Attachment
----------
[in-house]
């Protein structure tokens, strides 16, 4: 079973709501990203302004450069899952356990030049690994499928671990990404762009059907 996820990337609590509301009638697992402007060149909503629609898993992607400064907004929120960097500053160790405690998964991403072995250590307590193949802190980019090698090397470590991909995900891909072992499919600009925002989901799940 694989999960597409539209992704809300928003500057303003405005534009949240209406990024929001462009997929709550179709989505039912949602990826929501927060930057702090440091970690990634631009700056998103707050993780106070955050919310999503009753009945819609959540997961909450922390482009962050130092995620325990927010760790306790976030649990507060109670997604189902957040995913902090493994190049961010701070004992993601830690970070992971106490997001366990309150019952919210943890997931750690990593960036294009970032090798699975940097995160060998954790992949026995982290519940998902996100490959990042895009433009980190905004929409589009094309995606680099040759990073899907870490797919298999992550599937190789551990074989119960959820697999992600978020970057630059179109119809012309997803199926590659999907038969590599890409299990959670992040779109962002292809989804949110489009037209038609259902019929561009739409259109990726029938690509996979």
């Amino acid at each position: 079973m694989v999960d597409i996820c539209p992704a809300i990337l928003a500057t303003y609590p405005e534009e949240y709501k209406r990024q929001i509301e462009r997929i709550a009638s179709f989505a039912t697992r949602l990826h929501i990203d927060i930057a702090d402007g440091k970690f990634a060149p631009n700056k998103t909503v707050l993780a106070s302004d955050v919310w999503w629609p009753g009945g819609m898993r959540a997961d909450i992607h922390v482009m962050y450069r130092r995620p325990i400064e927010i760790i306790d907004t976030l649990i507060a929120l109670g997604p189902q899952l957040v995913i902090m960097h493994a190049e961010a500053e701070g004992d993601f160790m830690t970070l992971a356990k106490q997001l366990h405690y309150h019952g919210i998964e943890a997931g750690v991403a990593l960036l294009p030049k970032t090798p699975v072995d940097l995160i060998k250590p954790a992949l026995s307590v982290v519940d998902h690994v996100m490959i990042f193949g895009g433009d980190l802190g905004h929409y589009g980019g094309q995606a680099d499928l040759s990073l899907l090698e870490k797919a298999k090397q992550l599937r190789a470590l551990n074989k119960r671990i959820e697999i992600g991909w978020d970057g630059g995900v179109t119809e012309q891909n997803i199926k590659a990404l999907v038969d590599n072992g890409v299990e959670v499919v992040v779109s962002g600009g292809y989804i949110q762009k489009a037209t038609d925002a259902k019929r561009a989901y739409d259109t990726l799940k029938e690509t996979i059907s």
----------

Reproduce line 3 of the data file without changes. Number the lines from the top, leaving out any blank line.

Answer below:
């Amino acid at each position: 079973m694989v999960d597409i996820c539209p992704a809300i990337l928003a500057t303003y609590p405005e534009e949240y709501k209406r990024q929001i509301e462009r997929i709550a009638s179709f989505a039912t697992r949602l990826h929501i990203d927060i930057a702090d402007g440091k970690f990634a060149p631009n700056k998103t909503v707050l993780a106070s302004d955050v919310w999503w629609p009753g009945g819609m898993r959540a997961d909450i992607h922390v482009m962050y450069r130092r995620p325990i400064e927010i760790i306790d907004t976030l649990i507060a929120l109670g997604p189902q899952l957040v995913i902090m960097h493994a190049e961010a500053e701070g004992d993601f160790m830690t970070l992971a356990k106490q997001l366990h405690y309150h019952g919210i998964e943890a997931g750690v991403a990593l960036l294009p030049k970032t090798p699975v072995d940097l995160i060998k250590p954790a992949l026995s307590v982290v519940d998902h690994v996100m490959i990042f193949g895009g433009d980190l802190g905004h929409y589009g980019g094309q995606a680099d499928l040759s990073l899907l090698e870490k797919a298999k090397q992550l599937r190789a470590l551990n074989k119960r671990i959820e697999i992600g991909w978020d970057g630059g995900v179109t119809e012309q891909n997803i199926k590659a990404l999907v038969d590599n072992g890409v299990e959670v499919v992040v779109s962002g600009g292809y989804i949110q762009k489009a037209t038609d925002a259902k019929r561009a989901y739409d259109t990726l799940k029938e690509t996979i059907s």